There are a handful of books that seem to float above the rabble. They are certainly not scripture, but belong on a shelf above philosophy. Reading Lucretius is like reading the dreams of Darwin or Newton interpreted by the hand of Shakespeare. On the Nature of Things belongs on the shelf next to Bacon, Dante, Montaigne, Marcus Aurelius and the rest of my demi-Gods.
Andrew
When was the last time you read an ancient Roman text that predicts quantum theory and genetics, promotes sustainable agriculture, and is written in the form of an epic poem? Anyone? Anyone?

Jesus Christ this was weird. And good. And nothing like it will ever be written again. I dig all wildly interdisciplinary, utterly anti-parochial writers (see also: Sebald, Vico, Browne), and Lucretius joins their ranks in my mind. A poetically beautiful, prescient, coruscant puzzle-box of a book.
G.R. Reader
Apr 22, 2014 G.R. Reader rated it it was amazing  ·  review of another edition
Why doesn't anyone write pop science books like this any more? You know, full of cutting-edge particle physics and cosmology (who cares if it's all wrong? it's magnificently wrong) but with bits about earthquakes and evolution, mixed up with hot sex tips and complaints about why women are all such fucking bitches. And the whole thing done as exquisite poetry. Brian Greene, eat your heart out. No one's going to be reading you a couple of thousand years from now.
Nemo
Jul 18, 2015 Nemo rated it it was amazing  ·  review of another edition
Philosophy is Supposed to be Fun!

Cicero, because of his personal aversion to the Epicurean philosophy, didn't quite do it justice in his book The Nature of the Gods, which introduced the Greek philosophical schools to the Romans (He all but made the Epicurean the laughing-stock of all the other philosophers). However, he also prepared and edited the transcript of this book by Lucretius, arguably the best exposition of Epicureanism, as a counterpoint.

Lucretius made a strong case for Epicureanism
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Evan Leach
The De Rerum Natura is the sole surviving work of Lucretius, a Roman poet writing in the 1st century BC. The book summarizes and explains the principles of Epicureanism, a philosophy founded by the Greek philosopher Epicurus around 300 BC. Epicureanism emphasized that while gods existed, they did not interfere in human affairs, and free will instead of fate governed people’s lives. Epicurus also rejected the existence of an afterlife, believed in a rudimentary kind of atomism, and argued that th ...more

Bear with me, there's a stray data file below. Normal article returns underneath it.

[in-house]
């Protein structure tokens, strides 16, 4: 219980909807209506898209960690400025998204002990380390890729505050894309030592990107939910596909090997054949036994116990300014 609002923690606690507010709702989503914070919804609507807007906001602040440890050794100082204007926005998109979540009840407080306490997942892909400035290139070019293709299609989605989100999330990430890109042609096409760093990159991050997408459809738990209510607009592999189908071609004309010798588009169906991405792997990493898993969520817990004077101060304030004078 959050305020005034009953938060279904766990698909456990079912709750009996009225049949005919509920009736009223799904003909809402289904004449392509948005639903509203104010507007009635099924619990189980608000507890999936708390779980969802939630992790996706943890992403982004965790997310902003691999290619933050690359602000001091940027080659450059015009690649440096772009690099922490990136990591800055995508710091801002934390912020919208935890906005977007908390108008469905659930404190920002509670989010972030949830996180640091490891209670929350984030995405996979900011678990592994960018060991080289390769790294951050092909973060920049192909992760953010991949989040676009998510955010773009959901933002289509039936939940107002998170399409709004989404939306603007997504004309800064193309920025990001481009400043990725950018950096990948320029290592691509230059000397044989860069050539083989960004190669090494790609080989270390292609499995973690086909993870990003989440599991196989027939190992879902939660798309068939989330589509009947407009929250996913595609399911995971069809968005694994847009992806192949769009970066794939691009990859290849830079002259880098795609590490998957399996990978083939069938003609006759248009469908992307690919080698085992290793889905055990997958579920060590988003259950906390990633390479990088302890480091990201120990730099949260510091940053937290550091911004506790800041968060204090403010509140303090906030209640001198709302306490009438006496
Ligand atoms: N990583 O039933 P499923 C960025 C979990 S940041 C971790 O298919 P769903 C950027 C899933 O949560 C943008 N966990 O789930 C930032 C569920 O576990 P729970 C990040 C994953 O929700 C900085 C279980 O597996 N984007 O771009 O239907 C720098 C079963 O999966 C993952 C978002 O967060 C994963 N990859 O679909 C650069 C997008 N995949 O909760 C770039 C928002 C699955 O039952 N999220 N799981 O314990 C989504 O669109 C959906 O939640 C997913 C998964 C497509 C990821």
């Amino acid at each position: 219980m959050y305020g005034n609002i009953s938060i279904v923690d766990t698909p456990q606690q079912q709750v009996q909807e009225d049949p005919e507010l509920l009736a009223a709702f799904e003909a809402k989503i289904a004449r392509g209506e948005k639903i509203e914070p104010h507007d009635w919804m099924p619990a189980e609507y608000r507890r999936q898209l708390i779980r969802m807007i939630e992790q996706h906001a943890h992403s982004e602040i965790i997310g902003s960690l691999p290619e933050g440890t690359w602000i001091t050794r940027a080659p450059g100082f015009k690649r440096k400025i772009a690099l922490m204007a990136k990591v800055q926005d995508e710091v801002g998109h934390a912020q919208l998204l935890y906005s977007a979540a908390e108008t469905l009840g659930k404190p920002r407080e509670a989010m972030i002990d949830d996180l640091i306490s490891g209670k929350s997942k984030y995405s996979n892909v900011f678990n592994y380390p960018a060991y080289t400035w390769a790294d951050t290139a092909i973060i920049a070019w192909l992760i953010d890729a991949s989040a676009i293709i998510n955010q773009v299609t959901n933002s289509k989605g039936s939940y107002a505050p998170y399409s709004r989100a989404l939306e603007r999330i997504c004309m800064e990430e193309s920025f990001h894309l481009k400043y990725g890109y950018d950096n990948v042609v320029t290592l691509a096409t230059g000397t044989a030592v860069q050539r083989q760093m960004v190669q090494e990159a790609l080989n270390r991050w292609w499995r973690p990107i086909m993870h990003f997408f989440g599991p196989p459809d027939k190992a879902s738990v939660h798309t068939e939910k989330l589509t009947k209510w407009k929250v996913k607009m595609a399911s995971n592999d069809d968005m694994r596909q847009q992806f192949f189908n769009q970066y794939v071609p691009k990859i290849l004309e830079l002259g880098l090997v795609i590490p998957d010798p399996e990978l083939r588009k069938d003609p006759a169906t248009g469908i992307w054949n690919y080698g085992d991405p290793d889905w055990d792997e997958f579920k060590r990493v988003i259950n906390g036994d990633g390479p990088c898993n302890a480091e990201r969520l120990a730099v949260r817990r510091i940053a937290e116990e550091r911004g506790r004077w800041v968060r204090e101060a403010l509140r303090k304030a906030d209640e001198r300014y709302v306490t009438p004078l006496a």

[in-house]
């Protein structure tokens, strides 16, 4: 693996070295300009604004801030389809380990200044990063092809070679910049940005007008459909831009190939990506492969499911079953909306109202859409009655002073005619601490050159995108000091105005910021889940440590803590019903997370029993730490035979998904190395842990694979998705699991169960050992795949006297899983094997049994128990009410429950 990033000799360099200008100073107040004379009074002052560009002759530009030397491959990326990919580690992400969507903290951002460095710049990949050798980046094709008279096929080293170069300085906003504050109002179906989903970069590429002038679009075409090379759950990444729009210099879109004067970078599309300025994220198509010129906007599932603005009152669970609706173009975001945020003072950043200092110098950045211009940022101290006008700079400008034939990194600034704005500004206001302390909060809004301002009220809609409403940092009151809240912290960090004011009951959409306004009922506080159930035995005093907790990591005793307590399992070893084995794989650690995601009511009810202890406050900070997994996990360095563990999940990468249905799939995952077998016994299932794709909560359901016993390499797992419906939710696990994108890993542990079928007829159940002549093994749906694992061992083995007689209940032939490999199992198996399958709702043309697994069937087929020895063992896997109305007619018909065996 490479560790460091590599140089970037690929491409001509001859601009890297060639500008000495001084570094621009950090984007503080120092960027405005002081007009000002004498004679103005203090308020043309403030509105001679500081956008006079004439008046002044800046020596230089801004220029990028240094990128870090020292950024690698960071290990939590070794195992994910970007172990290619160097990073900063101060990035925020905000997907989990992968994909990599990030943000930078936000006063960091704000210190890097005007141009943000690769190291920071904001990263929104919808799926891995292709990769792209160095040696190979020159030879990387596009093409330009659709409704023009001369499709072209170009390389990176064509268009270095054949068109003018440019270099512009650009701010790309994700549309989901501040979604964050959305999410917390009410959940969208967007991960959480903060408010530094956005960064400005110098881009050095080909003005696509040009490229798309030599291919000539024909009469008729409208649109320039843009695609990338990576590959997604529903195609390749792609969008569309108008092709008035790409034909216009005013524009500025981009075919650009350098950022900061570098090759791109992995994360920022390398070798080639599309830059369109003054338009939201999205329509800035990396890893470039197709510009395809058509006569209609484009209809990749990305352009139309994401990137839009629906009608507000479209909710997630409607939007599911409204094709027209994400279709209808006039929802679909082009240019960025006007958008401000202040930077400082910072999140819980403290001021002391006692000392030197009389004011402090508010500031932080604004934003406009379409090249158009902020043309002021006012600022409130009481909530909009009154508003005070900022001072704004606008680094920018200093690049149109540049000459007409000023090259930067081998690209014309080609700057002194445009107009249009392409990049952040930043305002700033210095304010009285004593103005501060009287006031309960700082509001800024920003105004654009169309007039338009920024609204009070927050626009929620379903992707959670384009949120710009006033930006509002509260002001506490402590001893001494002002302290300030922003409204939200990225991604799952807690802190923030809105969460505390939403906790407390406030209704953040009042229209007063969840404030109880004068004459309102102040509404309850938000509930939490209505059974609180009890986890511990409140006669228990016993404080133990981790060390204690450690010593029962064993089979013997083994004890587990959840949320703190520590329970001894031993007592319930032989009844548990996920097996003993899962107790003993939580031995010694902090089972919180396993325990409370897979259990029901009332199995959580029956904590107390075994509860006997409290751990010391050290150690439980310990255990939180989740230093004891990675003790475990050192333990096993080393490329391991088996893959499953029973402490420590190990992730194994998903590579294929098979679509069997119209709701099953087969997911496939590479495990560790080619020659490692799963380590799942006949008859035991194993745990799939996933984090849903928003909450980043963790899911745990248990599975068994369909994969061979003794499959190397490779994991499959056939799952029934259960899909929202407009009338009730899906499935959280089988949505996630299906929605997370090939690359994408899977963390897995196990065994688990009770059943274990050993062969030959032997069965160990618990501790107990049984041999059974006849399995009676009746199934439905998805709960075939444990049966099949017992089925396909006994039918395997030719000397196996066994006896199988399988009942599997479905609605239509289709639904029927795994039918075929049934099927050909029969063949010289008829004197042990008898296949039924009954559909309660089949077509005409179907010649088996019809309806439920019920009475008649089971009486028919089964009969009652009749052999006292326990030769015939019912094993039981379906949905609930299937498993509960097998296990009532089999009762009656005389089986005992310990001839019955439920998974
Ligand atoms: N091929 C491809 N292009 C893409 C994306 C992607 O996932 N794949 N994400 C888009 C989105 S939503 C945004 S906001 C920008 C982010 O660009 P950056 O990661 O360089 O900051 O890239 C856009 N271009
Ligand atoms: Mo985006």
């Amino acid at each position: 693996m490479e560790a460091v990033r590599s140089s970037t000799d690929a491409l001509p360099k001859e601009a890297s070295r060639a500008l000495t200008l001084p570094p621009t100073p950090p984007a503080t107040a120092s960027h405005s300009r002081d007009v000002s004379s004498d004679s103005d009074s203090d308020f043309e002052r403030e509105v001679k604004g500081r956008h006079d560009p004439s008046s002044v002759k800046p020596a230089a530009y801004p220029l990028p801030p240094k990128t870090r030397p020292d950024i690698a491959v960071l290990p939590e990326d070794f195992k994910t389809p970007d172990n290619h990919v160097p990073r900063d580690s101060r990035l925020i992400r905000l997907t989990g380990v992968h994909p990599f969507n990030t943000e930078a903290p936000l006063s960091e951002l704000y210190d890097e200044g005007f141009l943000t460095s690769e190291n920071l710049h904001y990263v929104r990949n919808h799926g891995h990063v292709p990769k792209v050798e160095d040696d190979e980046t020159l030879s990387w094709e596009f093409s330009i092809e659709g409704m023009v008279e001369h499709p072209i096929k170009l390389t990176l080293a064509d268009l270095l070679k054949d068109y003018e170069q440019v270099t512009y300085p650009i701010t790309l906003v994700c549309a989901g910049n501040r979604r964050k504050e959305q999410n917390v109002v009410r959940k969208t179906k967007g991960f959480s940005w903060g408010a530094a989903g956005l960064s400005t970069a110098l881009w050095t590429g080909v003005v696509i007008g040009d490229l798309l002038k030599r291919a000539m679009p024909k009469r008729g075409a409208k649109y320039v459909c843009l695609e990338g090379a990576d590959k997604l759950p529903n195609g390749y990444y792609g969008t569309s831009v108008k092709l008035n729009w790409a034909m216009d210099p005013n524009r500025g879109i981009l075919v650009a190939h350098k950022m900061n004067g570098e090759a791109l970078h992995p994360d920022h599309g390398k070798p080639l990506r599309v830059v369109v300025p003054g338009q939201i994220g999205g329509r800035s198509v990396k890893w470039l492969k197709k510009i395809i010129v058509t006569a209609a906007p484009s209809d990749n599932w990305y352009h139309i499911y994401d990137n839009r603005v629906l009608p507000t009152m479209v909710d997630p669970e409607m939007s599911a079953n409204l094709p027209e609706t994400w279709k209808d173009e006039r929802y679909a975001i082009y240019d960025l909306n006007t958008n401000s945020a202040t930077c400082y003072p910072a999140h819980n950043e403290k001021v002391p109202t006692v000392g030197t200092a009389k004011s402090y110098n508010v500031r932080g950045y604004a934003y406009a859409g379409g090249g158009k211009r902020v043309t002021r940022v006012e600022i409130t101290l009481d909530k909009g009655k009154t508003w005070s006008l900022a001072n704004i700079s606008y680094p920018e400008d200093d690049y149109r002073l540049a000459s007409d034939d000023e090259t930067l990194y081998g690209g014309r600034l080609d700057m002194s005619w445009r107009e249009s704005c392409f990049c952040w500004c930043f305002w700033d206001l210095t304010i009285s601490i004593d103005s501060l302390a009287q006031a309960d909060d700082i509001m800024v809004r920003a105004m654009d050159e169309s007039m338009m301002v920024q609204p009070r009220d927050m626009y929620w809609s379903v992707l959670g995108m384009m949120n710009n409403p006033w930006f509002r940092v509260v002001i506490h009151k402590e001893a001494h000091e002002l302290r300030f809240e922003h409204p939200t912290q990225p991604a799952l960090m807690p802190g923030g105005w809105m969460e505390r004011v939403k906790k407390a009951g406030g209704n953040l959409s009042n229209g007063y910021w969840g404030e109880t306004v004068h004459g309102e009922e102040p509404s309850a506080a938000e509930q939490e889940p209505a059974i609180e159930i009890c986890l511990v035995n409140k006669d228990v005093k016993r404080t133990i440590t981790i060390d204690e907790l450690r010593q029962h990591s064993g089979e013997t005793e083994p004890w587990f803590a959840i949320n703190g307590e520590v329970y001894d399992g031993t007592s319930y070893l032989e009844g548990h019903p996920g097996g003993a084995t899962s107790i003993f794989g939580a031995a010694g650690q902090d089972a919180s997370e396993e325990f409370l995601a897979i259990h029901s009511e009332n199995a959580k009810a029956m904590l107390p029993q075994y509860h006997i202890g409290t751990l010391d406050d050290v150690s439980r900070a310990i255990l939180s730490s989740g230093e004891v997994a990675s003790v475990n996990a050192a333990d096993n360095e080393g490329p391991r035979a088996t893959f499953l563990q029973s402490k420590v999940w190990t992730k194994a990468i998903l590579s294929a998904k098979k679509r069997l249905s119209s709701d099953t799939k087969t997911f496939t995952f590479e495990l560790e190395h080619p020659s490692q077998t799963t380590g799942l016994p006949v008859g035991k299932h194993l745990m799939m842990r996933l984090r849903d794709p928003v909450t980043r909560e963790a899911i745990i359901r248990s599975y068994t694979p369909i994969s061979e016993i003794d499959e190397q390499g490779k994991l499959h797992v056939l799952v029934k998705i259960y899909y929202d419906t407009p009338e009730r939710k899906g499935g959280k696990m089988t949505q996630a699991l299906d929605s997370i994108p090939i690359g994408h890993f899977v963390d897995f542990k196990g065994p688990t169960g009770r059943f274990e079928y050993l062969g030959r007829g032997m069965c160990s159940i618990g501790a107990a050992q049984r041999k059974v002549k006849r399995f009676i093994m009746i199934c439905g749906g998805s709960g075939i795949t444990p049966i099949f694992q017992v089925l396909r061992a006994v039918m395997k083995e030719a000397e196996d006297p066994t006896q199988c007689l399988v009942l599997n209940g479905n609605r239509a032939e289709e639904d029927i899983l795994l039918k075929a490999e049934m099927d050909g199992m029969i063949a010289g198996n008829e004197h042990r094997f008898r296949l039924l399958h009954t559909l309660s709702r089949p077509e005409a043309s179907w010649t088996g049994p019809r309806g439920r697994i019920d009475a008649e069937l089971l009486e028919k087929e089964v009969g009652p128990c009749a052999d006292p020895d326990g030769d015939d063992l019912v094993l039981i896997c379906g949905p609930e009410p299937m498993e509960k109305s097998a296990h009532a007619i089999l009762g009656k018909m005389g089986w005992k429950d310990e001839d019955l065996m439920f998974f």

Caroline
Wonderful translation by AE Stallings, one of my favorite poets. Lots of playful language. The lines flow nicely, and the sentence structure to get the rhymes is not obtrusive. Quite startling prescience at times about atomic structure, while other explanations of natural occurrences are pretty amusing. The section on death and its aftermath--or not--is very good.
Laurent
Jun 11, 2015 Laurent rated it really liked it  ·  review of another edition
At first, The Nature of Things seemed to me quite an extensive attempt at explaining the world without the use of mythology. Although undoubtedly interesting, Lucretius’ poetry read like a manual, a compilation of rational thought processes which ultimately jumped to barely founded conclusions — to be expected from a two thousand year-old epic philosophical poem. And it seemed to me as though the poem lacked just that: philosophy. However, as I dragged myself through the endless explanations of ...more
Kristen
Feb 05, 2010 Kristen rated it really liked it  ·  review of another edition
It's easy to read this book and snicker at all the things he got wrong, all the while being impressed and amazed at the bit he got right. He figured out that ball of wool and a ball of metal would fall at the same rate in a vacuum and yet he couldn't quite wrap his head around how a mirror works.

But what makes this book great is the insight it offers into the thinking of someone trying to understand the universe without the aid of superstition and religion well over two millennia ago.
Truly a h
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Genni
Feb 20, 2016 Genni rated it really liked it  ·  review of another edition
3.75 stars. Lucretius thoroughly convinced me that Roman mythology is bosh. :-) But his materialistic apologetics failed to convert me.

Lucretius's poem follows the general outline of epicureanism as presented in Epicurus's Letter to Herodotus. His ontology begins and ends with atoms. While he is not the first in the ancient world to propose the existence of atoms, he is the first (that I could find) who posited their existence while insisting on a sensory epistemology. The way he "proves" their